HASSO HERING

A perspective from Oregon’s mid-Willamette Valley

Not an emergency, but call was answered

Written July 8th, 2023 by Hasso Hering

This sign proved helpful Friday. It’s at the pedestrian and bike rail crossing on Pine Street.

Those phone numbers posted at rail crossings? Guess what: Somebody actually answers when you call.

I found this out on a bike ride Friday after watching for a while and wondering what was going on at the crossing on Santiam Road:

After I turned the camera off, I made the call to the number on the sign. I got a recording that said: To report a malfunctioning crossing gate, press 2.

I pressed 2 and a guy came on. I described what was happening. The gates at the Santiam Road crossing had been down and the lights had been flashing for some time, I told him. Impatient drivers were taking a chance and going around the gates.

He checked (I assumed) and told me a train was indeed due to come through, though it was still stopped out of sight. I asked what kind. He said it was Amtrak, apparently stopped at Albany Station.

The crossing gates went up, the lights stopped flashing, and the vehicles in the queue moved across.  I thanked the guy and ended the call.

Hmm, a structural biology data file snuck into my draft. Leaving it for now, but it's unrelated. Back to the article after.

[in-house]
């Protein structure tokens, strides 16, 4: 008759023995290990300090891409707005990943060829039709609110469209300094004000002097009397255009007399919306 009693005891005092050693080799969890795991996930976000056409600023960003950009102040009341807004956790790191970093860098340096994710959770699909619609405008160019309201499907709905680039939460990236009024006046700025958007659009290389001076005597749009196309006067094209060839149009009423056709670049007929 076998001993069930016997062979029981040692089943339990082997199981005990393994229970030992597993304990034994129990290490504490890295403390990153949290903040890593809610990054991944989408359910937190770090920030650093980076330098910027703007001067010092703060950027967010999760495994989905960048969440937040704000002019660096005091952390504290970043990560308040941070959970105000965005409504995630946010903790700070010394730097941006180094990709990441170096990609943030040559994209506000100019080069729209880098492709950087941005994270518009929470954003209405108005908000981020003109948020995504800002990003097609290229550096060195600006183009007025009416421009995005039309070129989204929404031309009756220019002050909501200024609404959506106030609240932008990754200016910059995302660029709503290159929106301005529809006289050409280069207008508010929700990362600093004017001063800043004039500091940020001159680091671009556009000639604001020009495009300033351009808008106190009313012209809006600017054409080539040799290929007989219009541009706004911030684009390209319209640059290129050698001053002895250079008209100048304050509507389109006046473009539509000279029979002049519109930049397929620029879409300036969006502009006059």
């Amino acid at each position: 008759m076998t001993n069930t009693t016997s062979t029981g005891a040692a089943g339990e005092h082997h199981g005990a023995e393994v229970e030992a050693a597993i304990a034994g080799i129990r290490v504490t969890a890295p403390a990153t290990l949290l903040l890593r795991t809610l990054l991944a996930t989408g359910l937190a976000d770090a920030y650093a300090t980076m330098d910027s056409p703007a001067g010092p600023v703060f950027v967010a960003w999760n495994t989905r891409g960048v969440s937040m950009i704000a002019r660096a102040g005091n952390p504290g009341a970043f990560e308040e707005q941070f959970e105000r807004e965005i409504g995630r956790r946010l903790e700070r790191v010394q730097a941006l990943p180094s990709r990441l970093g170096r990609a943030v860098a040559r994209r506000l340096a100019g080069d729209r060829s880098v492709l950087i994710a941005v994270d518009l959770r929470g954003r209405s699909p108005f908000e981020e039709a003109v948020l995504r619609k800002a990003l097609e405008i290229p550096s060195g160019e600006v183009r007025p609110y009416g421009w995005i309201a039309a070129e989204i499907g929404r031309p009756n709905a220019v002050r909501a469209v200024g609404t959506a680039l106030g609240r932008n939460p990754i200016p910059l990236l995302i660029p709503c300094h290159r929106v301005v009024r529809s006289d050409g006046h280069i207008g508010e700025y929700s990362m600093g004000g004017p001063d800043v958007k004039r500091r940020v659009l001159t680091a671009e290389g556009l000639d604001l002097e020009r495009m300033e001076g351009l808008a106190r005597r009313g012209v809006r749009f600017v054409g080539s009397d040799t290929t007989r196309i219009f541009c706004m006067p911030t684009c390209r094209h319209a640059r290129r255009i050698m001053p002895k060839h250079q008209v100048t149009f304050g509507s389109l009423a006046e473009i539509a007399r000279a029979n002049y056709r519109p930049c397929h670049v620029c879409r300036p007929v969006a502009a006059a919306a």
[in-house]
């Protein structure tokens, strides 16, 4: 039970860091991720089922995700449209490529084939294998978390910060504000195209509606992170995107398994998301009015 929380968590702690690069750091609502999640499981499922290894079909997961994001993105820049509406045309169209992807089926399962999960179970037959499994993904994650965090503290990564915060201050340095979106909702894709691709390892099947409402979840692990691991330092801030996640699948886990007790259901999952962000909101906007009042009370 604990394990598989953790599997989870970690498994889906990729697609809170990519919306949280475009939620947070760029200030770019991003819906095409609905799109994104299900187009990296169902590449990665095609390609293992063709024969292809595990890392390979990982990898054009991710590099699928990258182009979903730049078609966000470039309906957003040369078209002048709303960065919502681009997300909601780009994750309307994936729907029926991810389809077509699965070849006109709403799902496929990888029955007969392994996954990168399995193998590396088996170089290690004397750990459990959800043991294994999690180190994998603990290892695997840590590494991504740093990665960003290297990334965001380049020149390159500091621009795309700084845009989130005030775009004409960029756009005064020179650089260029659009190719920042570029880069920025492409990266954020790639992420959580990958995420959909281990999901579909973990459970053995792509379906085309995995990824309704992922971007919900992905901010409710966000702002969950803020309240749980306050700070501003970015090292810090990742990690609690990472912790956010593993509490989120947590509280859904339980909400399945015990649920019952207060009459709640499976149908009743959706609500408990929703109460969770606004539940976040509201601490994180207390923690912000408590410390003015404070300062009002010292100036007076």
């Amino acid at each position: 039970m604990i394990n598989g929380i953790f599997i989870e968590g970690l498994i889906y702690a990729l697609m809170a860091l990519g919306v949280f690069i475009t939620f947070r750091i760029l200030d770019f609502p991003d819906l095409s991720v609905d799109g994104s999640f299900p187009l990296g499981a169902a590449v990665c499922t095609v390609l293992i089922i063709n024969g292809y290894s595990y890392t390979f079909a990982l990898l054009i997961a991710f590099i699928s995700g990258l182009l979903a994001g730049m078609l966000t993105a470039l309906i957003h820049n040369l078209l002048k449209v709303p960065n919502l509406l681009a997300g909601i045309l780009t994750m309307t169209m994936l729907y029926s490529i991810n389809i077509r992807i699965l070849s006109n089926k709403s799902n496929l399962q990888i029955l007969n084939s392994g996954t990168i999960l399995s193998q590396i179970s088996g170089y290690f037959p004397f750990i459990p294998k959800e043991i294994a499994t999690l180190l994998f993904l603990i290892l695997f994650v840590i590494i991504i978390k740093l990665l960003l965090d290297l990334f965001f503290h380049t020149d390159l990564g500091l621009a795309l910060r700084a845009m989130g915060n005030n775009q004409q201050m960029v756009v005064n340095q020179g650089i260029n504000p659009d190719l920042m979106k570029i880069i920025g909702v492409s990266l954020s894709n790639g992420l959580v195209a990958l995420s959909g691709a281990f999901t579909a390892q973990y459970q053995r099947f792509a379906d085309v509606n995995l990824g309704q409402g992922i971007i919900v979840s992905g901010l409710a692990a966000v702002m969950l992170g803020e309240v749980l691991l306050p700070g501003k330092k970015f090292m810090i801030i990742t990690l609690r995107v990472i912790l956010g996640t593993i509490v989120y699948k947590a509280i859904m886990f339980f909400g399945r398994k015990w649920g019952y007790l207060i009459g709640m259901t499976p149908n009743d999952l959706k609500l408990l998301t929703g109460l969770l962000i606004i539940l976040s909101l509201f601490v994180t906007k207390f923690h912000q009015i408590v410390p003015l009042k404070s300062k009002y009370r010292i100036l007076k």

Just then the crossing arms came down again.

And here it came Amtrak’s Cascade, heading north toward the Santiam Road crossing on Friday afternoon.

 

This was one of the trains provided for the Cascades service by Washington state.

I don’t know what caused the Santiam Road crossing gates to be down for so long before the train actually approached.

While many drivers patiently waited, others ignored the warning lights, evaded the gates and went across.

Never before have I called the emergency number posted at a rail crossing. This was not an emergency, but it was reassuring that somebody — not just a machine but a real person — answered at the other end. (hh)





2 responses to “Not an emergency, but call was answered”

  1. thomas earl cordier says:

    wow–almost unheard of. Sign likely to be changed with a QR Code soon.

  2. George Pugh says:

    Oh my, QR Codes!! What would my grandfather have thought.
    Back in the day, early teens of the 20th century, my granddad and his brothers had a thrashing machine, pulled and powered by a steam tractor, and they did custom thrashing for neighbors as well as themselves. Anyway, the thrashing machine got high-centered on a railroad track crossing south of Shedd. My granddad dispatched a thrashing crew member to run up the tracks and stop the approaching train.
    The train didn’t stop. The brothers had to buy another thrashing machine, and my grandfather went to his grave distrusting trains.

    A cell phone might have been enough to short stop the collision. But QR Codes? I still don’t get how to use those squiggle things.

 

 
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